• In the complex mathematics of relativity, time and space are not absolutely separate. Instead, physicists refer to space-time, a combination of time and the three dimensions of space -- length, width, and height. Einstein assumed that matter and energy can distort (change the shape of) space-time, curving it; and that gravitation is an effect of the curvature. The principle of equivalence states that the effects of gravity are equivalent to the effects of acceleration. To understand this principle, suppose you were in a rocket ship so far from any planet, star, or other celestial object that the ship experienced virtually no gravitation. Imagine that the ship was moving forward, but not accelerating -- in other words, that the ship was traveling at a constant speed and in a constant direction. If you held out a ball and released it, the ball would not fall. Instead, it would hover beside you. But suppose the rocket accelerated by increasing its speed. The ball would appear to fall toward the rear of the ship exactly as if gravity had acted upon it. Predictions of general relativity In the years since the calculation of Mercury's precession confirmed Einstein's theory, several observations have verified predictions made with the theory. Some examples include predictions of the bending of light rays and radio waves, the existence of gravity waves and black holes, and the expansion of the universe. Bending of light rays Einstein's theory predicts that gravity will bend the path of a light ray as the ray passes near a massive body. The bending will occur because the body will curve space-time. The sun is massive enough to bend rays by an observable amount, and scientists first confirmed this prediction during a total eclipse of the sun in 1919. Bending and slowing of radio waves The theory also predicts that the sun will bend radio waves and slow them down. Scientists have measured the sun's bending of radio waves emitted (sent out) by quasars, extremely powerful objects at the centers of some galaxies. The measurements agree well with the prediction. Researchers measured a delay of radio waves that pass near the sun by sending signals between Earth and the Viking space probes that reached Mars in 1976. Those measurements still represent one of the most precise confirmations of general relativity. Gravitational waves General relativity also indicates that massive bodies in orbit around each other will emit waves of energy known as gravitational waves. Since 1974, scientists have confirmed the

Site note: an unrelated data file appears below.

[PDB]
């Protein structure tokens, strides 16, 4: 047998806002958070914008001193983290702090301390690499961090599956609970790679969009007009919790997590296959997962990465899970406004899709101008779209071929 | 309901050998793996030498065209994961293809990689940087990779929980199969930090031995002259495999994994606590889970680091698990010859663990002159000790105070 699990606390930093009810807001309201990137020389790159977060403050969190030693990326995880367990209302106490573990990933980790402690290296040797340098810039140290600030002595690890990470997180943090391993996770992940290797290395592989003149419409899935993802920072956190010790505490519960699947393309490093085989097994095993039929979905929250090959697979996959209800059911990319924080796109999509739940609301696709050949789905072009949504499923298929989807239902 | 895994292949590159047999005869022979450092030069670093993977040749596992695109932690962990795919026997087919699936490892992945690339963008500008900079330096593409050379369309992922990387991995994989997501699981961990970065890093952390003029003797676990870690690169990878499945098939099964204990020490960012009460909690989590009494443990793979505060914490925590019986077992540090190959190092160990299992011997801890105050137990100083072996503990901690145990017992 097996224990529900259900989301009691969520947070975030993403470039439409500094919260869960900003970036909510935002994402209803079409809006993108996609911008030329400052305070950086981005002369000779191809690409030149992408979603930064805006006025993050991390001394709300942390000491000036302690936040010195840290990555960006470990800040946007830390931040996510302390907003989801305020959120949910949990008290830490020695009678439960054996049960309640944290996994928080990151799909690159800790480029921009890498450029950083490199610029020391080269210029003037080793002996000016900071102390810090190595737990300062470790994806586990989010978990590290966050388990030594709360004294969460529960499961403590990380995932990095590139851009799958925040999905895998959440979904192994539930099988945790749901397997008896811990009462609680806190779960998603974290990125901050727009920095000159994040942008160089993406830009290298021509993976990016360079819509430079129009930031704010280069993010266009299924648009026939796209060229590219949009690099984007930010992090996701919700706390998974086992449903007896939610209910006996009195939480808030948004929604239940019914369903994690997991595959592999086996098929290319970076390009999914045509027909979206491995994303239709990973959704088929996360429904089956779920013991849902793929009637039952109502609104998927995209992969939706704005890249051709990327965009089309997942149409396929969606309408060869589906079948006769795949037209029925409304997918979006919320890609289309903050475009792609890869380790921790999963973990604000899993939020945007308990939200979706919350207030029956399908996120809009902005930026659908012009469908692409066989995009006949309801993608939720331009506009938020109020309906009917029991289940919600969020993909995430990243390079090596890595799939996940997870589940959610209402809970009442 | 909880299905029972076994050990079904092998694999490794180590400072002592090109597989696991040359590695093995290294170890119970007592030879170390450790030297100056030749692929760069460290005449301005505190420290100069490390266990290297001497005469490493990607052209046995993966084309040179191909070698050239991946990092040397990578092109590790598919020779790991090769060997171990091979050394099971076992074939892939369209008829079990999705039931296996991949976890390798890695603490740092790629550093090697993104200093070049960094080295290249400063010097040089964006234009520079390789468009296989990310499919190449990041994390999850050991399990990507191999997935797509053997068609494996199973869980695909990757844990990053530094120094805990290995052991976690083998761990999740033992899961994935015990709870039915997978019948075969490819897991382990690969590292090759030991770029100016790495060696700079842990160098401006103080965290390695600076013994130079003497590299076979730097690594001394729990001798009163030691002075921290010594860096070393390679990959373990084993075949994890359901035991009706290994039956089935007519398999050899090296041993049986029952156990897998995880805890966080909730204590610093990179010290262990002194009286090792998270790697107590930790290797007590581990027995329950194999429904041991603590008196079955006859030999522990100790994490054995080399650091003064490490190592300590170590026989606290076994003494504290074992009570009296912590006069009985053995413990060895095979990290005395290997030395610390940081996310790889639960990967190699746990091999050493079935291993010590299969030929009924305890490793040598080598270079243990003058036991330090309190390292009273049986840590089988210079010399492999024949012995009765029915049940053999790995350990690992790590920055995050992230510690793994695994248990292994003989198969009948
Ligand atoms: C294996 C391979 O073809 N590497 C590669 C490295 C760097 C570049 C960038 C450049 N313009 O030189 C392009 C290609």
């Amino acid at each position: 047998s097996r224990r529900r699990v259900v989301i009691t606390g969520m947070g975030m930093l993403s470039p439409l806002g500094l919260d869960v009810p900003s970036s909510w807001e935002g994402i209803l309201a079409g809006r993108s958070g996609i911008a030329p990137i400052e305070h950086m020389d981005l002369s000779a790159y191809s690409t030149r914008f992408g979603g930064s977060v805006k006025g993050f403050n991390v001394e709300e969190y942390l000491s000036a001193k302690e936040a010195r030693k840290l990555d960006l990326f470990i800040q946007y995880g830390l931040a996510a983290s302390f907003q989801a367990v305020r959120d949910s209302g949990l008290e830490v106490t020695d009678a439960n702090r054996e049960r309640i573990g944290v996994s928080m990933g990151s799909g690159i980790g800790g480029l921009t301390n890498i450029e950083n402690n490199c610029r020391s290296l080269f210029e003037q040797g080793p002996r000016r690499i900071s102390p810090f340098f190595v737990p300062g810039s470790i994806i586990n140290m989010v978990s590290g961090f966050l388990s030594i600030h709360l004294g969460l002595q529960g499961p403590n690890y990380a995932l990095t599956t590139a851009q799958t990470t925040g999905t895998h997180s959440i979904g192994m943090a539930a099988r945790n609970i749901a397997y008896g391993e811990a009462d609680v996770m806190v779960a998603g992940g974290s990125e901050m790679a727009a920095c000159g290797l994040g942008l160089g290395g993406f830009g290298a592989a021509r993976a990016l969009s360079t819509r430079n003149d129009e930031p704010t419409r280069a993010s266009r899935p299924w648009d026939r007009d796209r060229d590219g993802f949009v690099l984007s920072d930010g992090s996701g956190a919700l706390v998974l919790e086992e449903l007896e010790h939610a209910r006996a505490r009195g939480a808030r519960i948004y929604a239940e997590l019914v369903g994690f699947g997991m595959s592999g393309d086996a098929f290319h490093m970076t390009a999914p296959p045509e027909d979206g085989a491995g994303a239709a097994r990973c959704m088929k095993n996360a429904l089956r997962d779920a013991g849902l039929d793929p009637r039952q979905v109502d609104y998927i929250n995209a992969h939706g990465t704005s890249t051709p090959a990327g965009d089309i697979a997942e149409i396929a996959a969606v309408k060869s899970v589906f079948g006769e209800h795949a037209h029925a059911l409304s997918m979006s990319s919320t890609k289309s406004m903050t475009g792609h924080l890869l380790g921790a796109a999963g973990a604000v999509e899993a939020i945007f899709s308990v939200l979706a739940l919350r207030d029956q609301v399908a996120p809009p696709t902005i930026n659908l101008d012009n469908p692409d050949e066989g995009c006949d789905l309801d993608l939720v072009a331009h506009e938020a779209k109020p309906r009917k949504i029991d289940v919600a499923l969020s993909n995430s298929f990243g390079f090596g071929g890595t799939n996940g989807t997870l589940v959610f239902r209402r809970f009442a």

• existence of gravitational waves indirectly by observing an object known as a binary pulsar. A binary pulsar is a rapidly rotating neutron star that orbits a similar, but unobserved, companion star. A neutron star consists mostly of tightly packed neutrons, particles that ordinarily occur only in the nuclei of atoms. A pulsar emits two steady beams of radio waves that flow away in opposite directions. As the star rotates on its own axis, the beams sweep around in space like searchlight beams. If one of the radio beams periodically sweeps over Earth, a radio telescope can detect the beam as a series of pulses. By closely observing changes in the pulse rate of a binary pulsar, scientists can determine the pulsar's orbital period -- the time it takes the two stars to completely orbit each other. Observations of the binary pulsar called PSR 1913 + 16 indicate that its orbital period is decreasing, and astronomers have measured the amount of the decrease. Scientists have also used equations of general relativity to calculate the amount by which the orbital period would decrease if the binary pulsar was radiating away energy as gravitational waves. The calculated amount agrees with the measured amount. In addition, the pulsar's orbit precesses as the pulsar revolves around the companion star. General relativity predicts the precession rate, and measurements match the prediction with great precision. Black holes Einstein's theory predicts the existence of objects called black holes. A black hole is a region of space whose gravitational force is so strong that not even light can escape from it. Researchers have found strong evidence that most very massive stars eventually evolve into black holes, and that most large galaxies have a gigantic black hole at their centers. Expansion of the universe In a paper published in 1917, Einstein applied general relativity to cosmology, the study of the universe as a whole. The theory showed that the universe must either expand or contract. In 1917, however, scientists had not yet found any evidence of expansion or contraction. To prevent his theory from disagreeing with the available evidence, Einstein added a term, the cosmological constant, to the theory. That term represented a repulsion (pushing away) of every point in space by the surrounding points, preventing contraction. But in 1929, the American astronomer Edwin Hubble discovered that distant galaxies are moving away from Earth and that, the more distant a galaxy, the more rapidly it is moving away. Hubble's discovery indicated that the universe is expanding. In response to Hubble's discovery and confirming observations by other astronomers, Einstein abandoned the cosmological constant, calling it his greatest blunder.